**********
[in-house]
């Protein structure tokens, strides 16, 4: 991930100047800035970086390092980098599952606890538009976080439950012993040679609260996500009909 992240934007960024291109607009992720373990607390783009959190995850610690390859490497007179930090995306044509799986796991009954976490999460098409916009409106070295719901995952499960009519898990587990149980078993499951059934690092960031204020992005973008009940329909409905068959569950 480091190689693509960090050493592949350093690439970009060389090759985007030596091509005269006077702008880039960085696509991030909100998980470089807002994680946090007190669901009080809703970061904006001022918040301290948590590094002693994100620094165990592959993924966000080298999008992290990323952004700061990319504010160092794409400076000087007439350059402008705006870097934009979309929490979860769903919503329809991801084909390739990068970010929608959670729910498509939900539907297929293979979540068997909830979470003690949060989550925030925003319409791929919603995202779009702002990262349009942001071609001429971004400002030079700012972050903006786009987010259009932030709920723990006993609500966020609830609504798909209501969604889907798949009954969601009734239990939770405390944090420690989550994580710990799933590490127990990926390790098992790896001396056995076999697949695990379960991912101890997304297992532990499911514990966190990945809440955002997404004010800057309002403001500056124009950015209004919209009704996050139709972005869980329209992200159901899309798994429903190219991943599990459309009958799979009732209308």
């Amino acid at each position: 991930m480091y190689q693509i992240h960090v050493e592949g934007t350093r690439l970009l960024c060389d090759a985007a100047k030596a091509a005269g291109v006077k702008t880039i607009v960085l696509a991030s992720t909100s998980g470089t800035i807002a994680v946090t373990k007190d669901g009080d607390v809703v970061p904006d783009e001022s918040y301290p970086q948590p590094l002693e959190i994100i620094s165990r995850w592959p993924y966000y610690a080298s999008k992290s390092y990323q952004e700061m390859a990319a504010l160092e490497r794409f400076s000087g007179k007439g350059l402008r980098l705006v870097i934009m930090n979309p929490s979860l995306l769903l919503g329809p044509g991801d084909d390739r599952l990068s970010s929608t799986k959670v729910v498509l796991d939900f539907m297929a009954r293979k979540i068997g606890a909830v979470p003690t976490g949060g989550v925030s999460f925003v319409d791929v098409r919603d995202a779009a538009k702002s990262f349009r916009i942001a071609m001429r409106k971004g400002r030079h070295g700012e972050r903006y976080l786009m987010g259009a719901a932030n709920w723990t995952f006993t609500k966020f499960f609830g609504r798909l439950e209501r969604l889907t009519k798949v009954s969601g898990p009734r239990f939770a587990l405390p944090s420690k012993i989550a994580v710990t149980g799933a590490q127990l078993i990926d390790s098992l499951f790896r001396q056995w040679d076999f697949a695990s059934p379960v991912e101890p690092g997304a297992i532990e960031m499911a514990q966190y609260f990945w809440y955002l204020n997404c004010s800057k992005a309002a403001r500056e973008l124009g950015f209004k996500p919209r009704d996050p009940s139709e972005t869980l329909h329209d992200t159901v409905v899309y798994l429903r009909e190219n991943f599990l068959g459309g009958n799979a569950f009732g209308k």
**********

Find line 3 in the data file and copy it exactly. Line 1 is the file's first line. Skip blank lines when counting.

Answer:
């Amino acid at each position: 991930m480091y190689q693509i992240h960090v050493e592949g934007t350093r690439l970009l960024c060389d090759a985007a100047k030596a091509a005269g291109v006077k702008t880039i607009v960085l696509a991030s992720t909100s998980g470089t800035i807002a994680v946090t373990k007190d669901g009080d607390v809703v970061p904006d783009e001022s918040y301290p970086q948590p590094l002693e959190i994100i620094s165990r995850w592959p993924y966000y610690a080298s999008k992290s390092y990323q952004e700061m390859a990319a504010l160092e490497r794409f400076s000087g007179k007439g350059l402008r980098l705006v870097i934009m930090n979309p929490s979860l995306l769903l919503g329809p044509g991801d084909d390739r599952l990068s970010s929608t799986k959670v729910v498509l796991d939900f539907m297929a009954r293979k979540i068997g606890a909830v979470p003690t976490g949060g989550v925030s999460f925003v319409d791929v098409r919603d995202a779009a538009k702002s990262f349009r916009i942001a071609m001429r409106k971004g400002r030079h070295g700012e972050r903006y976080l786009m987010g259009a719901a932030n709920w723990t995952f006993t609500k966020f499960f609830g609504r798909l439950e209501r969604l889907t009519k798949v009954s969601g898990p009734r239990f939770a587990l405390p944090s420690k012993i989550a994580v710990t149980g799933a590490q127990l078993i990926d390790s098992l499951f790896r001396q056995w040679d076999f697949a695990s059934p379960v991912e101890p690092g997304a297992i532990e960031m499911a514990q966190y609260f990945w809440y955002l204020n997404c004010s800057k992005a309002a403001r500056e973008l124009g950015f209004k996500p919209r009704d996050p009940s139709e972005t869980l329909h329209d992200t159901v409905v899309y798994l429903r009909e190219n991943f599990l068959g459309g009958n799979a569950f009732g209308k």